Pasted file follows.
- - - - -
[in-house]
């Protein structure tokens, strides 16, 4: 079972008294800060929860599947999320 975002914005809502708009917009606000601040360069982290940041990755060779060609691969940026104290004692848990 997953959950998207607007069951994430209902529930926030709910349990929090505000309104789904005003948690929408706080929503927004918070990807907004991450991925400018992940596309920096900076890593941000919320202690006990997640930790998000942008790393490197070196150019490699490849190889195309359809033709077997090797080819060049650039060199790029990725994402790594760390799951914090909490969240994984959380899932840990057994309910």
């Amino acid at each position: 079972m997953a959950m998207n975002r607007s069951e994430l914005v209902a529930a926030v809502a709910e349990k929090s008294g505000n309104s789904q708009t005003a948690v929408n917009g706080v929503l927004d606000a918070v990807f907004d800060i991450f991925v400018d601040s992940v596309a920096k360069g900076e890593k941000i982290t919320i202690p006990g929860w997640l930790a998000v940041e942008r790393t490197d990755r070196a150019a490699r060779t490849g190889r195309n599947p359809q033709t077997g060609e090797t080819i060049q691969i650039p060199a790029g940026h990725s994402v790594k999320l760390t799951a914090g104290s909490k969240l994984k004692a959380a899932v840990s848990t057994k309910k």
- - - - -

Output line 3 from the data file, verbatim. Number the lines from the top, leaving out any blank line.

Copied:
């Amino acid at each position: 079972m997953a959950m998207n975002r607007s069951e994430l914005v209902a529930a926030v809502a709910e349990k929090s008294g505000n309104s789904q708009t005003a948690v929408n917009g706080v929503l927004d606000a918070v990807f907004d800060i991450f991925v400018d601040s992940v596309a920096k360069g900076e890593k941000i982290t919320i202690p006990g929860w997640l930790a998000v940041e942008r790393t490197d990755r070196a150019a490699r060779t490849g190889r195309n599947p359809q033709t077997g060609e090797t080819i060049q691969i650039p060199a790029g940026h990725s994402v790594k999320l760390t799951a914090g104290s909490k969240l994984k004692a959380a899932v840990s848990t057994k309910k």